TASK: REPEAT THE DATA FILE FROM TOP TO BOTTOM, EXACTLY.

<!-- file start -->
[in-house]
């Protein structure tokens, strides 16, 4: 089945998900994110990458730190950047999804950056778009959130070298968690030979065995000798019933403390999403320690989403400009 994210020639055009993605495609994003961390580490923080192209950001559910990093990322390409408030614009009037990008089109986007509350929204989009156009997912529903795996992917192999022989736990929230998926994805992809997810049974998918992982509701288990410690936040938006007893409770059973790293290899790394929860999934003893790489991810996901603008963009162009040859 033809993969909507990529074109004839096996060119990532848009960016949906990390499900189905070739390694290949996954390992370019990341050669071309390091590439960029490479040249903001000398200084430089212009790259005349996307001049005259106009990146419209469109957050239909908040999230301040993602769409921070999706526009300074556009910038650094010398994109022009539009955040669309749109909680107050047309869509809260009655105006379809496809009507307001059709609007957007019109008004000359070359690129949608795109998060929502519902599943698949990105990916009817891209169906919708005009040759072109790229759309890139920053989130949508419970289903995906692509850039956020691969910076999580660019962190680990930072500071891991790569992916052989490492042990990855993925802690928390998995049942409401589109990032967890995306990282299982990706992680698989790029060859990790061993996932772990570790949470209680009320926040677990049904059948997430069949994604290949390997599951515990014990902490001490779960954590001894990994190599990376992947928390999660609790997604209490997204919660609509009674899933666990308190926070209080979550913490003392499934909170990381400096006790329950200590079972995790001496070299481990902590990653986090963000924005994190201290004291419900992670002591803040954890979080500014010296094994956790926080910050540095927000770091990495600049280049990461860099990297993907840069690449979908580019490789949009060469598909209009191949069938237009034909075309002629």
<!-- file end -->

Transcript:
[in-house]
């Protein structure tokens, strides 16, 4: 089945998900994110990458730190950047999804950056778009959130070298968690030979065995000798019933403390999403320690989403400009 994210020639055009993605495609994003961390580490923080192209950001559910990093990322390409408030614009009037990008089109986007509350929204989009156009997912529903795996992917192999022989736990929230998926994805992809997810049974998918992982509701288990410690936040938006007893409770059973790293290899790394929860999934003893790489991810996901603008963009162009040859 033809993969909507990529074109004839096996060119990532848009960016949906990390499900189905070739390694290949996954390992370019990341050669071309390091590439960029490479040249903001000398200084430089212009790259005349996307001049005259106009990146419209469109957050239909908040999230301040993602769409921070999706526009300074556009910038650094010398994109022009539009955040669309749109909680107050047309869509809260009655105006379809496809009507307001059709609007957007019109008004000359070359690129949608795109998060929502519902599943698949990105990916009817891209169906919708005009040759072109790229759309890139920053989130949508419970289903995906692509850039956020691969910076999580660019962190680990930072500071891991790569992916052989490492042990990855993925802690928390998995049942409401589109990032967890995306990282299982990706992680698989790029060859990790061993996932772990570790949470209680009320926040677990049904059948997430069949994604290949390997599951515990014990902490001490779960954590001894990994190599990376992947928390999660609790997604209490997204919660609509009674899933666990308190926070209080979550913490003392499934909170990381400096006790329950200590079972995790001496070299481990902590990653986090963000924005994190201290004291419900992670002591803040954890979080500014010296094994956790926080910050540095927000770091990495600049280049990461860099990297993907840069690449979908580019490789949009060469598909209009191949069938237009034909075309002629």